Construction and Maintenance Projects. Major renovation projects occurred at 10 schools with a few of the more intensive school-wide renovation projects including Campbell Elementary School, Webb Bridge Middle School, and Roswell High School.
- Campbell Elementary School had sewer lines replaced in several hallways and new interior doors, classroom and corridor flooring, painting, replacement of acoustical ceiling tile, new plumbing fixtures, and some exterior lighting were completed.
- Webb Bridge Middle School’s media center was completely redesigned to be more technology- and collaboration-focused, and new ceiling tile, flooring and lighting were installed in selected classrooms and corridors. The HVAC system and emergency generator were replaced, and modifications were made to the sprinkler system. New bathroom fixtures, drinking fountains, and cabinetry were updated throughout the school, and in the gym, new bleachers were added. Outside, lighting was upgraded in parking lots and improvements were made to the grounds for better site drainage.
- At Roswell High School, 10 student restrooms were fully renovated, interior/exterior doors and door hardware were replaced, and new cabinets and countertops were mounted. Flooring and ceilings were replaced in some parts of the building as well as several window blinds, marker boards and tack boards. New flat roofing also was replaced, and in the auditorium, a new wooden stage floor, orchestra pit floor, track lighting and new seating were installed. Science labs were updated with new eye wash stations and the main gym received new bleachers.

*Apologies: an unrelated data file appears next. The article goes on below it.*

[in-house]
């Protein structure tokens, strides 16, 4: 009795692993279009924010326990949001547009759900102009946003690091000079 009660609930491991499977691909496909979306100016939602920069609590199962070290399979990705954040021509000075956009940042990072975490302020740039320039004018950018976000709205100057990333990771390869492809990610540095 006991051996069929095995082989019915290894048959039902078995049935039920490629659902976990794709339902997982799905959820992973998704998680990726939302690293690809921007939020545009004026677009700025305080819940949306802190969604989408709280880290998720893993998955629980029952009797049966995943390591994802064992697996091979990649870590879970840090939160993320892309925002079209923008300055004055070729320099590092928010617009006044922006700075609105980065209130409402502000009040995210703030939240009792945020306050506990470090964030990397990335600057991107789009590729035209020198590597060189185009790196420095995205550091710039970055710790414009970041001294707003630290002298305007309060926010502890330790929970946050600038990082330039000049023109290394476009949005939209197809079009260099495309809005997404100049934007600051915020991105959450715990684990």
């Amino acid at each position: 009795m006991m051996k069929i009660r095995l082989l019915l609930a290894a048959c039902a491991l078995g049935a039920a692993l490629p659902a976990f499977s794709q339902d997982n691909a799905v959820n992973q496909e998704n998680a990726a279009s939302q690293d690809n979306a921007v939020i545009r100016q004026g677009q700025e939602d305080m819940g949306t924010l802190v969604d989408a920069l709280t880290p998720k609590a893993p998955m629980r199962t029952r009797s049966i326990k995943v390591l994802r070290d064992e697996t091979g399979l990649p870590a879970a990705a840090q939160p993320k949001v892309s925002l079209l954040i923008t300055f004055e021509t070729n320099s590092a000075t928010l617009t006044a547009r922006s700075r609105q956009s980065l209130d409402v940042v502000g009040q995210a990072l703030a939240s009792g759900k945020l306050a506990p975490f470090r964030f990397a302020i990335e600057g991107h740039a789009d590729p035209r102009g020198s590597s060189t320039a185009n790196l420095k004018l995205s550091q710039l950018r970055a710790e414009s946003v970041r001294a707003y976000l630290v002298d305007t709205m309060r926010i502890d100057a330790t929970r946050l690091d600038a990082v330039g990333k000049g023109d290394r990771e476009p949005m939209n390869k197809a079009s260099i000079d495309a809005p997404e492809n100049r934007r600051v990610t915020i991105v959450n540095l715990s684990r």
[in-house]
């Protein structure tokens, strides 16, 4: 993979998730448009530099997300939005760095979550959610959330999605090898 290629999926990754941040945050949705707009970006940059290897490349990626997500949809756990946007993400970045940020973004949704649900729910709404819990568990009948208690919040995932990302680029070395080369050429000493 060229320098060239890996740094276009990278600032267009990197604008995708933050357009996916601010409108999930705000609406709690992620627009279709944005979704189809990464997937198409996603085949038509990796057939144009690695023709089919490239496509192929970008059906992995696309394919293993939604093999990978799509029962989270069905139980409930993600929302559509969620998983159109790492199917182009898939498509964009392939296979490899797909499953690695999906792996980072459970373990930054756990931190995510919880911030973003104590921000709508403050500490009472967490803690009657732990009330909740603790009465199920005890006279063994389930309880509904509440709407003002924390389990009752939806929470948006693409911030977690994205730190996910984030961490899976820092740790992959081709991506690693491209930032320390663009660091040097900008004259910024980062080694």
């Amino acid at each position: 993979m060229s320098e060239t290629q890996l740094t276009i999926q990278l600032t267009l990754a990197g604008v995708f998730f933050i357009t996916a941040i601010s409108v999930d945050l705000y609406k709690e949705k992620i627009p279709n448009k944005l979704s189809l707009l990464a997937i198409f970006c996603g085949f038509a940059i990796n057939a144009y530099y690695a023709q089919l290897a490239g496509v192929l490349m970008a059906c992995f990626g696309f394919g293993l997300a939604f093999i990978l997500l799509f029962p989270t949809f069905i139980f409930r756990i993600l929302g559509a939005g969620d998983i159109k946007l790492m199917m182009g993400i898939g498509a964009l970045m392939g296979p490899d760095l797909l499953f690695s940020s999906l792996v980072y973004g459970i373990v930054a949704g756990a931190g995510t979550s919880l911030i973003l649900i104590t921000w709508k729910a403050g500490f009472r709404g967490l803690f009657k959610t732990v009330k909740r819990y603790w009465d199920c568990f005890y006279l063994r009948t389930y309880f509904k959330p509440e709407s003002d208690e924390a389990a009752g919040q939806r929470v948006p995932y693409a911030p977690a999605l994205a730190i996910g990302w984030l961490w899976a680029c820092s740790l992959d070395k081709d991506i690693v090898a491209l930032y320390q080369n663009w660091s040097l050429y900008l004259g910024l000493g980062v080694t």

Riverwood High School Construction. Riverwood High School is completing Phase II of a multi-year construction project to replace the school. This summer, construction crews are completing a new cafeteria, a new media center, and additional instructional spaces. With the addition of 41 new classrooms in Phase II, construction of the school’s core academic space is now complete. The final phase begins later this school year and will include the performing arts and health/physical education program.
Synthetic Turf and Track Replacements. Turf and track replacements occurred at five schools due to the natural lifespan of the existing materials coming to an end: Tri-Cities High School (track and turf replacement), Benjamin Banneker High School (turf replacement), Johns Creek High School (turf replacement), Milton High School (track replacement) and North Springs High School (track and turf replacement).
Playground Upgrades. Playground upgrades were completed at Cogburn Woods, High Point, Shakerag and Wilson Creek elementary schools.
Bus Fleet Ready to Roll. Fulton County Schools’ Transportation Department will have around 770 buses rolling out on the first day of school. Seventy-eight new drivers were hired to meet the staffing targets set for the new year, ensuring that every FCS bus has an assigned driver.
New Propane-Powered Buses with Seat Belts. With a total of 316 propane-powered buses, Fulton County has the largest propane school bus fleet in the nation. Over the summer, 121 aging, diesel-fueled buses were retired and replaced with the new propane models. These were funded through SPLOST, the one-penny sales tax for education, as well as federal and state DERA (Diesel Emissions Reduction Act) grants and rebates. The buses also are equipped with three-point seat belts and are 75% cleaner than current emission standards. An estimated annual maintenance cost savings of $3,000 per bus allows the Transportation budget to be reduced by $360,000 so those funds can be put back toward classrooms.
School Kitchens Heating Up. The School Nutrition Program will have all 95 commercial kitchens operating on the first day of school so that students can receive breakfast, lunch, and snacks. Approximately 71,000 meals will be served every day this school year.